In December, the National Catholic Reporter wrote an editorial calling for discussion on women’s ordination in the Catholic Church. (The Vatican has forbidden this discussion to be had by anyone in the institutional church or on any church-owned properties. This means no priest can talk about it and no discussion can be had in Catholic schools, universities, or church basements.)
As any teen counselor can tell you, the best way to ensure a conversation spreads like wildfire is to drive it underground.
The National Catholic Reporter (part of the Catholic faithful, not a Vatican-affiliated institution) had such a huge response from readers to their December editorial that NCR followed it with a series of articles on the history of church authority, roles of women, and theology of ordination. (The links to the articles are below.)
I extend an invitation to non-Catholics Christians (pardon the generalization) to read these articles, as well as to Catholics. Much of the content focuses on our common Christian heritage (eg before the Reformation).
Protestants, evangelicals, and Anabaptist tend to cede history before the 1500s to Catholics. Please, don’t do that.
Contemporary Catholics need our Protestant kinfolk to fully claim the early church and the first 1500 years of our common history. (And I dare say, with the rise of “complementarianism,” not a few Protestants need to reclaim their history of women in leadership.)
Here is the NCR series:
“In April 1976 the Pontifical Biblical Commission concluded unanimously: “It does not seem that the New Testament by itself alone will permit us to settle in a clear way and once and for all the problem of the possible accession of women to the presbyterate.” In further deliberation, the commission voted 12-5 in favor of the view that Scripture alone does not exclude the ordination of women, and 12-5 in favor of the view that the church could ordain women to the priesthood without going against Christ’s original intentions.”–Editorial: Ordination of women would correct an injustice (12/3/12)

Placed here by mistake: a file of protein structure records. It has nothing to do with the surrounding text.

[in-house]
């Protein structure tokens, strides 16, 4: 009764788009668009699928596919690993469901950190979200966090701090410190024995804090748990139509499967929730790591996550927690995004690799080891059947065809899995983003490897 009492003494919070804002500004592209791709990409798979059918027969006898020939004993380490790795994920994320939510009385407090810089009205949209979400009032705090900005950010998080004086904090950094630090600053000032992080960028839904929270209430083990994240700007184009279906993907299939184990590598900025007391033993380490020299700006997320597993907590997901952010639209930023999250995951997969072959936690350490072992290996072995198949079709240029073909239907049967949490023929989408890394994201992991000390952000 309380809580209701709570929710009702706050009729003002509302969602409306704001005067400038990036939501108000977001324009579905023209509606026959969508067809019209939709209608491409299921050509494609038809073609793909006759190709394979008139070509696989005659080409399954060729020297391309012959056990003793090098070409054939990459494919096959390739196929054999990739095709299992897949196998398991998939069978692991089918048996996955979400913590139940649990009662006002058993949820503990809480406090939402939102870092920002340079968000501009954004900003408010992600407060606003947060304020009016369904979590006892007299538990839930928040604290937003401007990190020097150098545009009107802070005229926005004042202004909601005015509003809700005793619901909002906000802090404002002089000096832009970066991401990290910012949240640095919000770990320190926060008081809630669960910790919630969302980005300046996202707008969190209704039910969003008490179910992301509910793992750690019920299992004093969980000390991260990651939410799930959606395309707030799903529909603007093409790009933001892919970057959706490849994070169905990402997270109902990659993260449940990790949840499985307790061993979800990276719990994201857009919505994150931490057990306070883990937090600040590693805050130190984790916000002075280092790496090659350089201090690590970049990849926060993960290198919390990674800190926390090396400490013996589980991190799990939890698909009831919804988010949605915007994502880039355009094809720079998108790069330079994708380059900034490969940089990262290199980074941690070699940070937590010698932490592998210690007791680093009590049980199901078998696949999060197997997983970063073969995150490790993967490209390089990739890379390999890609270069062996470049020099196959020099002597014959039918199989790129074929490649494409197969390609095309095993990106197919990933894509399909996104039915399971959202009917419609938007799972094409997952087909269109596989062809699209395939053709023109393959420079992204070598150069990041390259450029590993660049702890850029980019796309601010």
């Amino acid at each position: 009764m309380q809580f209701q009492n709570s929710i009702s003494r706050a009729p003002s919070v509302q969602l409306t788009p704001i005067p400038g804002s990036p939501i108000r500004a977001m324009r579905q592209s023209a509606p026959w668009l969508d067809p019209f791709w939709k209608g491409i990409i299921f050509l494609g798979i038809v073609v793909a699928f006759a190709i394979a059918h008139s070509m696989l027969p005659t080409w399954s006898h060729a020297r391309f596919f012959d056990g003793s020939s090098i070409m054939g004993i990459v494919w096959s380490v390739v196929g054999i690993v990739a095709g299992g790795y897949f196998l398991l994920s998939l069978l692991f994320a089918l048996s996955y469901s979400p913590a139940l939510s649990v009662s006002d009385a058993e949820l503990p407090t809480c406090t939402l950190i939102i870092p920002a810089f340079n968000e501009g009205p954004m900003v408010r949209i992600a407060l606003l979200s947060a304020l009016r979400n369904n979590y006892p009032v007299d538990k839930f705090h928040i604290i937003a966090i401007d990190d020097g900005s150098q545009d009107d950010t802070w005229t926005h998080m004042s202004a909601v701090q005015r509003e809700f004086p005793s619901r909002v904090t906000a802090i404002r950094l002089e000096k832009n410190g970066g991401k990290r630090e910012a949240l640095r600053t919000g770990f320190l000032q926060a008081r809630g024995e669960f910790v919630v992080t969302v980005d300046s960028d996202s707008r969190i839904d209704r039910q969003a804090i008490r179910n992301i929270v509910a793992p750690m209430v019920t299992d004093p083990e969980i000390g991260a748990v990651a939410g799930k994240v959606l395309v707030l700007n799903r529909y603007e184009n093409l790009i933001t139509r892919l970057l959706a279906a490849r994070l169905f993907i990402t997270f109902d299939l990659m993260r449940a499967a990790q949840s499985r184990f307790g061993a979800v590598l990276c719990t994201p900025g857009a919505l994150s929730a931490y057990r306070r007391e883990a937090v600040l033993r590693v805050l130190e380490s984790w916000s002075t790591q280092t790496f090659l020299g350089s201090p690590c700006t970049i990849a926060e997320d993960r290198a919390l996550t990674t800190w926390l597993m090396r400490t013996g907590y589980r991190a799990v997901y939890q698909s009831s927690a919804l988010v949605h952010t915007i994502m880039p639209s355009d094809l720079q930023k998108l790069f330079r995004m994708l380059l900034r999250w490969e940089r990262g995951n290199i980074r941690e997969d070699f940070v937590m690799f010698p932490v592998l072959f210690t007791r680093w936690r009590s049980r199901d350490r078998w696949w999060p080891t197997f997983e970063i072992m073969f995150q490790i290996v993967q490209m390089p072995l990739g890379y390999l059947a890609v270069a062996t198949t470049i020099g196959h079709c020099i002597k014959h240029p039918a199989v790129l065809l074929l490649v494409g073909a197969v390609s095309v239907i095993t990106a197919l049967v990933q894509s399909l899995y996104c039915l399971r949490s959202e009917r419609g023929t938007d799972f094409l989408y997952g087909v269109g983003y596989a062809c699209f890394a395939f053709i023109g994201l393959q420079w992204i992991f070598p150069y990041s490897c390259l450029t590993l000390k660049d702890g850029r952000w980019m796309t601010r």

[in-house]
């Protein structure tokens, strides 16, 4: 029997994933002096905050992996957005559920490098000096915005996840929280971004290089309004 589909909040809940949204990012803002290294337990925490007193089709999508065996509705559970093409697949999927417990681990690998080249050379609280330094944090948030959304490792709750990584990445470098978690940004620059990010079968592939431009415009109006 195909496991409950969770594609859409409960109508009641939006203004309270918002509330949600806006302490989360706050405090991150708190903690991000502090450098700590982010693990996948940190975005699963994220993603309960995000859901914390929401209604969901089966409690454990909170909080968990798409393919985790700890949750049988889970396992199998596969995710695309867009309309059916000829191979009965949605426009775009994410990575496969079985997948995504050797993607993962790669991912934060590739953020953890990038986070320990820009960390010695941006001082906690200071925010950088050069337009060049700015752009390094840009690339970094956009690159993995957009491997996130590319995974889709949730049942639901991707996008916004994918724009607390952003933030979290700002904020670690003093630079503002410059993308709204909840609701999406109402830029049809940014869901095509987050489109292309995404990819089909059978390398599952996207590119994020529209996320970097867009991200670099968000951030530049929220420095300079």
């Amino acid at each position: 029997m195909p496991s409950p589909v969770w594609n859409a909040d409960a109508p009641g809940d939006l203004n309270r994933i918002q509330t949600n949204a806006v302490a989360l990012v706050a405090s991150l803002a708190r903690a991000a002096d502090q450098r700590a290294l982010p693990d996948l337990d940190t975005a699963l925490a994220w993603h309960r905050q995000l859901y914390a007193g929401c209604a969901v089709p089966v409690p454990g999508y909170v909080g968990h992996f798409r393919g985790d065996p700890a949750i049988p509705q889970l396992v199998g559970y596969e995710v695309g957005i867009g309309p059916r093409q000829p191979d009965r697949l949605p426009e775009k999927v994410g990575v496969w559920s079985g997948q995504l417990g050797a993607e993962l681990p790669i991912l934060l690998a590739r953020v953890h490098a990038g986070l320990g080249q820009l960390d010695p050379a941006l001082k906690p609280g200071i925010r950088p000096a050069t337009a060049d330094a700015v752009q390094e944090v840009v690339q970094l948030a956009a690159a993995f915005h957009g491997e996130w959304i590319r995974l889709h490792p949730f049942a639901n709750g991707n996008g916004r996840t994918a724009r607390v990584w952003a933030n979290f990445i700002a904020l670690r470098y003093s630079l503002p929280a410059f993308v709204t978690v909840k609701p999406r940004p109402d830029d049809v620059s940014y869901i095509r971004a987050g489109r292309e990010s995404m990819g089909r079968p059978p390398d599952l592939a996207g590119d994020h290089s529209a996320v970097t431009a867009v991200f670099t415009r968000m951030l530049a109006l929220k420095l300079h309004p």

“The account in Acts of the Apostles 6:1-6 of the apostles choosing seven men to take care of table service is usually considered the origin of the office of deacon, yet no one in the story is called diakonos and the apostles appoint them for the diakonia of the table so that the apostles can devote themselves to the diakonos of prayer and the word. All perform diakonos of different kinds.”–Early women leaders: from heads of house churches to presbyters (NCR, 1/18/13)
“The Council of Paris in 829 made it extremely clear that it was the bishops who were allowing women to minister at the altar. Women certainly did distribute Communion in the 10th, 11th and perhaps the 12th centuries. Texts for these services exist in two manuscripts of this period. All of this changed over roughly a hundred-year period between the end of the 11th century and the beginning of the 13th. For many different cultural reasons, women were gradually excluded from ordination. First, many roles in the church ceased to be considered as ordained — most importantly, abbots and abbesses. Powerful women in religious orders went from being ordained to laity. Second, canon lawyers and then theologians began to debate whether women could be ordained to the priesthood or diaconate.”–The meaning of ordination and how women were gradually excluded by Gary Macy (NCR, 1/16/12)
“The exercise of doctrinal authority throughout much of the first millennium presupposed several basic convictions. First, the doctrine that the bishops taught pertained to public revelation. There was no sense that bishops received some secret knowledge available only to them. Indeed such a view, known as Gnosticism, had been roundly condemned. Second, what the bishops taught was not foreign to the faith of the whole church. In apostolic service to their communities, the bishops received, verified and proclaimed the apostolic faith that all the baptized in their churches prayed and enacted. The apostolic faith consciousness of the whole people of God would eventually be referred to as the sensus fidelium.”–Richard Gaillardetz, Putting the church’s shifts in spheres of authority in historical perspective (NCR, 2/4/13)